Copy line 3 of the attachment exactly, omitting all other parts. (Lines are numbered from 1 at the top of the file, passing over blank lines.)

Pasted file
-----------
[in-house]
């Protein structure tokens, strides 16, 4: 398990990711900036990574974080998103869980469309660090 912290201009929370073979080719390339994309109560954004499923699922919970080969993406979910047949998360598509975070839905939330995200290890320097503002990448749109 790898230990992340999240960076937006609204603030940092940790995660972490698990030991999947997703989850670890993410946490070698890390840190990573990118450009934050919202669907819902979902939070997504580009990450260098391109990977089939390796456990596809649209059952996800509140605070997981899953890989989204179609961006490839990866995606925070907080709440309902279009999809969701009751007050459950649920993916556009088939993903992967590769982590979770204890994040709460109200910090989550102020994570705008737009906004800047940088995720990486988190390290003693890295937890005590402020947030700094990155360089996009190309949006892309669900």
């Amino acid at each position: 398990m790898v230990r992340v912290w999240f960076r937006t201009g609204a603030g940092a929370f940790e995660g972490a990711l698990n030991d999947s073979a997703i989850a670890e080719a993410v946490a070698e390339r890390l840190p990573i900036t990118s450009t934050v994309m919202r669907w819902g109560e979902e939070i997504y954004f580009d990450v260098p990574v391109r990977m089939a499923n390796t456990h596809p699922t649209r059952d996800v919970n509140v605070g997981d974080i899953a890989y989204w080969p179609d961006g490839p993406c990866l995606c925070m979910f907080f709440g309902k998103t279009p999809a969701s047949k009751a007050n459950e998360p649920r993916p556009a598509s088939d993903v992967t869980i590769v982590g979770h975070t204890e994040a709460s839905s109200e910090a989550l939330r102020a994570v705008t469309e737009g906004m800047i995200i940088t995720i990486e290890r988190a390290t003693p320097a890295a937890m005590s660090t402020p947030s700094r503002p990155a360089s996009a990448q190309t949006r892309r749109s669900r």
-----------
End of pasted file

């Amino acid at each position: 398990m790898v230990r992340v912290w999240f960076r937006t201009g609204a603030g940092a929370f940790e995660g972490a990711l698990n030991d999947s073979a997703i989850a670890e080719a993410v946490a070698e390339r890390l840190p990573i900036t990118s450009t934050v994309m919202r669907w819902g109560e979902e939070i997504y954004f580009d990450v260098p990574v391109r990977m089939a499923n390796t456990h596809p699922t649209r059952d996800v919970n509140v605070g997981d974080i899953a890989y989204w080969p179609d961006g490839p993406c990866l995606c925070m979910f907080f709440g309902k998103t279009p999809a969701s047949k009751a007050n459950e998360p649920r993916p556009a598509s088939d993903v992967t869980i590769v982590g979770h975070t204890e994040a709460s839905s109200e910090a989550l939330r102020a994570v705008t469309e737009g906004m800047i995200i940088t995720i990486e290890r988190a390290t003693p320097a890295a937890m005590s660090t402020p947030s700094r503002p990155a360089s996009a990448q190309t949006r892309r749109s669900r």